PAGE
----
The Week in Headlines: Obama's Big Decision
What happened this week? Lots. And our friends at theSkimm have you covered with a run-down of the top headlines. (Want them delivered daily to your inbox? Sign up at theskimm.com )
Down by the Bay
On the 100th day of his second term, President Obama vowed to revisit the issue of closing the Guantanamo Bay detention center in Cuba.
Is This a Bay I Should Visit?
More like one you’d like to stay away from. The 12-year-old prison for foreign terrorism suspects, located at the U.S. Naval Base in Cuba, is not viewed upon kindly by human rights groups. Gitmo was opened under President George W. Bush as a place to bring terrorism suspects caught abroad after 9/11. There has been lots of controversy surrounding allegations of abuse, torture, and violations of U.S. and international law on site. Some prisoners have been held without a trial or charges. When running for his first term, Obama promised to close it.
Why is This Coming Up Now?
Recently, a medical team was called in to help deal with the 100 detainees who are refusing to eat. Some of them are being force-fed, which some medical ethics groups aren’t OK with. This isn’t the first hunger strike at Gitmo. This latest strike , though, started when guards did a February cell search. Prisoners say the guards didn’t handle their Korans appropriately; the military says false.
So What Has Obama Said?
Back in ’08/’09, he wanted to shut the place down altogether, but congressional and legal obstacles blocked his efforts to do so.
And What Now?
Shut. It. Down. Part two. Obama said that the existence of the facility is bad for U.S. interests because it’s expensive, inefficient, good for extremist recruiting, and takes a toll on how the rest of the world looks at America. He also said it’s not sustainable to keep people in “no man’s land” forever.
Obama hasn’t seriously talked about this for awhile, so his recommitment now is a big deal. But he offered no new paths to overcome the legal obstacles that have gotten in his way before. To say shutting it down is complicated would be an understatement; the prisoners have to have a place to go, either abroad or on American soil. Gitmo is in legal and ethical limbo. All big issues.
Repeat After Me
What to Say When You Need a Gift for Someone
How about an Apple bond? iNotKidding. Apple has already said it plans on returning $100 billion to shareholders by the end of 2015—a nice way to reward investors after a tough year—but now it is offering the largest corporate-bond sale ever. Apple definitely has the cash money on hand to give back to shareholders, but a lot of its money is overseas. The U.S. has a little something called “taxes” that make bonds seem like the better way to go. According to The Wall Street Journal , $17 billion worth of bonds would be available for purchase. In other words, you lend money to Apple, get a bond, Apple pays its shareholders, and at a certain specified later date, pays you back with some interest. Everyone gets paid. Yay. Although, some credit agencies did warn that Apple doesn’t have the highest credit rating, so it’s not exactly like buying government bonds. Shoppers’ dilemma.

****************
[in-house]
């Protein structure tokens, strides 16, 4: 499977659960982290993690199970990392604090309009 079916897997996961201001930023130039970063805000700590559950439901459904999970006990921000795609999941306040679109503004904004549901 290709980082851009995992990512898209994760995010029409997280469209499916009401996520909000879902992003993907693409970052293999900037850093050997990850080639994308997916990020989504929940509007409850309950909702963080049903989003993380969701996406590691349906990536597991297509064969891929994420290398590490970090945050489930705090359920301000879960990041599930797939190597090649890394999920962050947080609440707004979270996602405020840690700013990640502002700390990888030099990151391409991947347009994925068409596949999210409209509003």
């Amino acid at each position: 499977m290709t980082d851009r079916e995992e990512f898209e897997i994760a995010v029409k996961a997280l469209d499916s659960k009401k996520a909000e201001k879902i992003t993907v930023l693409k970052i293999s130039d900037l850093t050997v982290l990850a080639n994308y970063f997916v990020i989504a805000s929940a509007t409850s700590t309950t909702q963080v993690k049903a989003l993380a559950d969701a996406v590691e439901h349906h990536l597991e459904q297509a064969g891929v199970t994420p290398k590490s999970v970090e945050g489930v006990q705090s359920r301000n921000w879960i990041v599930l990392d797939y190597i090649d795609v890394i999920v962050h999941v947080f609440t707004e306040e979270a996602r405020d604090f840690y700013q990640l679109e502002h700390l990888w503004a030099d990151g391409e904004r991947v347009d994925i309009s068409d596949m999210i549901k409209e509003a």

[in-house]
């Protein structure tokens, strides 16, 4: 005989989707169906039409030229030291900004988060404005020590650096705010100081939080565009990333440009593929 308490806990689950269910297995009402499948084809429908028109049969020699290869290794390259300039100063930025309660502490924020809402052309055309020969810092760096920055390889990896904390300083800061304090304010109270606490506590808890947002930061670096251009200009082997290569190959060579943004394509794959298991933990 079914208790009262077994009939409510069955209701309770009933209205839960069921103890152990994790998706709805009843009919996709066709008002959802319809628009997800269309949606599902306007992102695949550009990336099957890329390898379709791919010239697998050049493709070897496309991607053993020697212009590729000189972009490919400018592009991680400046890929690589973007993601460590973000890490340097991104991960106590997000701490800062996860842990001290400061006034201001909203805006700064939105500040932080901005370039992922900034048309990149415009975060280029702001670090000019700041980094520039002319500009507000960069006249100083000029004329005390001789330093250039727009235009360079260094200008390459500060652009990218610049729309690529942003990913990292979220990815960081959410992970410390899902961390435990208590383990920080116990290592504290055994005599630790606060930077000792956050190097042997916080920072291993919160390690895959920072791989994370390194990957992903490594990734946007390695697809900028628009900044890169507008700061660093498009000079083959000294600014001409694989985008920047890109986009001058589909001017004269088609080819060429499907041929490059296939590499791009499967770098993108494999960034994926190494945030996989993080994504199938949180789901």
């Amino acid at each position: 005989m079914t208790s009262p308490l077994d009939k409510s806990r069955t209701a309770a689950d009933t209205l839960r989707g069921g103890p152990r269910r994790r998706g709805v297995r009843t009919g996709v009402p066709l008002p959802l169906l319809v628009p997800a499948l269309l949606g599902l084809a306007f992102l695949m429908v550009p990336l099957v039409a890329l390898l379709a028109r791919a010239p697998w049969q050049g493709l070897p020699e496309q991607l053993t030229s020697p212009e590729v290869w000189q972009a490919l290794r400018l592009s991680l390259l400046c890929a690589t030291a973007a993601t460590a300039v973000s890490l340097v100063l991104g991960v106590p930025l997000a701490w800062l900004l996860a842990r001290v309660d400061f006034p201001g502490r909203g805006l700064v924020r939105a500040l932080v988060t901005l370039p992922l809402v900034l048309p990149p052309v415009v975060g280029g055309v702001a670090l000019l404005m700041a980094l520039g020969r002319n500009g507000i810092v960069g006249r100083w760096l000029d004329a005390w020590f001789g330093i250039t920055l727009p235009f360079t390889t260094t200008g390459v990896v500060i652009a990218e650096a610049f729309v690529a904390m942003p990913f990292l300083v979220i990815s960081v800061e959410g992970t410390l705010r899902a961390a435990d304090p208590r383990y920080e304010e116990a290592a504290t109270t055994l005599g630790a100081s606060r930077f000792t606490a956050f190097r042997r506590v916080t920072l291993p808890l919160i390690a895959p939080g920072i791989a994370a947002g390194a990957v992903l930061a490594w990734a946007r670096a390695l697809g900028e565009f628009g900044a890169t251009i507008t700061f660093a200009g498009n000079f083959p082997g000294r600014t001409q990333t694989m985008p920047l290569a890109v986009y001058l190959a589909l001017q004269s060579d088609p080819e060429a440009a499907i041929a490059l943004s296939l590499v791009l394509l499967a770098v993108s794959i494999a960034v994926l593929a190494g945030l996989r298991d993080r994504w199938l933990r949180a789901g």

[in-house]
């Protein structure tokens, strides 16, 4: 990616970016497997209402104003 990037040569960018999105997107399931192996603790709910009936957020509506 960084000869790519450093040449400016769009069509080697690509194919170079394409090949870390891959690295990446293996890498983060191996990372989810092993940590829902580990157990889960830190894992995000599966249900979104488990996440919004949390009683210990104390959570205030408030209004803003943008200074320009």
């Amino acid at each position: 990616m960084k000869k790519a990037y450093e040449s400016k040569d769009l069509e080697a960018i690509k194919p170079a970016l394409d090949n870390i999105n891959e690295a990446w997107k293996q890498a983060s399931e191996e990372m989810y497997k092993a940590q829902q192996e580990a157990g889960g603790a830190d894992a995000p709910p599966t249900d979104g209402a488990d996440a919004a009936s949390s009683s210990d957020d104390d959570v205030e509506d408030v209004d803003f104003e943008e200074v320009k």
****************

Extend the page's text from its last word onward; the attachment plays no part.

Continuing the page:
What People are Horrified By
A four-year-old girl who was raped in India last week has died. She suffered from cardiac arrest. Two men have already been arrested in connection to the attack. She had been lured from her home by one suspect and then raped by the other, a friend of her parents. Reports of violence against women and girls in India have come into the spotlight lately, as more and more horrific attacks have come out. A different five-year-old girl was raped last month, sparking protests. Make it stop.
What to Say When You Feel Lazy
Well, I’ve done nothing today and a two-year old just grew a new windpipe in less than a week. True story. A little girl in South Korea, who was born without a windpipe, has been unable to breathe, eat, drink, or swallow on her own for her entire life. Doctors had warned her parents to brace for the worst. But then Hannah underwent an experimental stem cell treatment. Doctors removed stem cells from her bone marrow and then within a week were able to multiply the cells to help create a new windpipe. The windpipe was implanted in early April and so far it looks like it’s working and she has a very good chance at a normal life. Science is cool.
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